CFDE Featured Faculty Member: Peter Höyng

In his eleven years at Emory, Associate Professor of German Studies and Honors Program coordinator Peter Höyng has enriched his work as both a teacher and scholar with resources from the Center for Faculty Development and Excellence. Höyng has participated in CFDE offerings ranging from the Scholarly Writing and Publishing Fund and classroom mini-grants to Meet the Editor and Agent events and a book discussion group. These activities, he says, have advanced his teaching and research in German-language drama, German-Jewish culture, late 18th century German literature, and music and literature.

Höyng credits the Scholarly Writing and Publishing (SWAP) award and the classroom mini-grants with the greatest impact on his work. The SWAP grant enabled him to hire a copyeditor for his book project in progress, on the literary influences on the composer Ludwig van Beethoven. “Having the copywriter is a tremendous help. It really can’t be overstated how important that is. . . . It has really helped me to sharpen [my] larger book project and scholarly writing.”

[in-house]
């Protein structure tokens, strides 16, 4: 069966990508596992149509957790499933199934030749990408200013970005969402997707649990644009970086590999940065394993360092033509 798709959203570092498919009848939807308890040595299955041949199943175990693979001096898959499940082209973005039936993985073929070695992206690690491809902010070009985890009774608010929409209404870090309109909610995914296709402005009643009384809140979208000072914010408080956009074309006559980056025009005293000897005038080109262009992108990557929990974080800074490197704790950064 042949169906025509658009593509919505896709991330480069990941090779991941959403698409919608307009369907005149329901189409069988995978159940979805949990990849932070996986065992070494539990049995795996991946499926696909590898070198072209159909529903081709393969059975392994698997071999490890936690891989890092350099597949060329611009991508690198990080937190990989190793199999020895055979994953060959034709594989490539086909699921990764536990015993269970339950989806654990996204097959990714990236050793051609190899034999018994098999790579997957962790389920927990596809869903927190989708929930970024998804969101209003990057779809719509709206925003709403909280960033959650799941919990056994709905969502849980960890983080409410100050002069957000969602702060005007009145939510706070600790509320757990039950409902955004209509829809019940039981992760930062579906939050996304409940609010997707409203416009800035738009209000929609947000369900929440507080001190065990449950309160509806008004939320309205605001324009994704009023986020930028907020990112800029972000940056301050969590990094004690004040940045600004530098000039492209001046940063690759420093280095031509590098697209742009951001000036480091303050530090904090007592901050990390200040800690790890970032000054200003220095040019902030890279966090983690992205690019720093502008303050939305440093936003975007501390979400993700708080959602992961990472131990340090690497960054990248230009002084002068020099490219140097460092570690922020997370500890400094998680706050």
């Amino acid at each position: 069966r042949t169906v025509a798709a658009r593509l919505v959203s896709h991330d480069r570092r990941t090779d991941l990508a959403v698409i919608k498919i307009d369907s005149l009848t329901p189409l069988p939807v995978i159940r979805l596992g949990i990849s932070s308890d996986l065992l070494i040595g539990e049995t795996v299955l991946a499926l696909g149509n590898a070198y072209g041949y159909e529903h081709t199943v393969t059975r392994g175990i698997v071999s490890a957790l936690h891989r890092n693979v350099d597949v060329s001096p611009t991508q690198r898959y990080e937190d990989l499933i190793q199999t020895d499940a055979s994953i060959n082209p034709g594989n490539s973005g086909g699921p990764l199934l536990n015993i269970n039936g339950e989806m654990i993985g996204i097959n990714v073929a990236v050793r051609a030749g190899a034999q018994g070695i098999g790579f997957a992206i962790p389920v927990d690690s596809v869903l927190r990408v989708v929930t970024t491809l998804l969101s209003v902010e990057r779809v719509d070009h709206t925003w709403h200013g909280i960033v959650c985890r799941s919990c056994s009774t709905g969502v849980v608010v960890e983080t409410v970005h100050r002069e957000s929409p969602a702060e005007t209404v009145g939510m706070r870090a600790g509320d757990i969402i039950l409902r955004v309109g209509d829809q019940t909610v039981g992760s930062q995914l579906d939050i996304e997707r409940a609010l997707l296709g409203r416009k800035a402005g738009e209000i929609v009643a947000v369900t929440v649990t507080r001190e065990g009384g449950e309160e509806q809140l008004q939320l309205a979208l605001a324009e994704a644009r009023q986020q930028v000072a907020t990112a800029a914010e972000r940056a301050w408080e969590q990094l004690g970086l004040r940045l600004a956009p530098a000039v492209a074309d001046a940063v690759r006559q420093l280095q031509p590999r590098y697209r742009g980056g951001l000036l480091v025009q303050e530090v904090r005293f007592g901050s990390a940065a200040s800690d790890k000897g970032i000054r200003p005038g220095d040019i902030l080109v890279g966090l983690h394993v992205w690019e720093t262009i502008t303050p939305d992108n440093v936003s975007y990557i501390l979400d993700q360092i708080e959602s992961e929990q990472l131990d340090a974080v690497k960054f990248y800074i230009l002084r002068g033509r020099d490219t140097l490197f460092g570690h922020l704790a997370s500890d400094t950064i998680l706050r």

He used one of the mini-grants he has received to bring in a musicologist from Columbia University to speak to his class. “I had grouped four operas that no musicologist would put together, but they made perfect sense for this class,” he says, “to expose students to 100 years of German drama writing and its links to music and modernism. So when I invited this musicologist, we had an exchange about these operas to highlight these elements, which was very worthwhile for the students to hear.”

Höyng says that one of the aspects he most enjoys about the CFDE’s offerings is that so many of the programs tend to be offered to all university faculty. Because the programs are campus-wide, he says, they “get us out of our silos in which we live in our everyday lives. . . . It’s crucial for Emory to have these sorts of intellectual exchanges.” He points to the recent book discussion group centered around Maggie Berg and Barbara K. Seeber’s book, The Slow Professor: Challenging the Culture of Speed in the Academy, and the collegial exchanges brought about by that and other discussion programs. He adds that he appreciates that the application process for CFDE programs is streamlined and transparent and that information is easily accessible through the CFDE listserv and the ThoughtWork newsletter: “It’s not too cumbersome,” he says. “Not too bureaucratic.”

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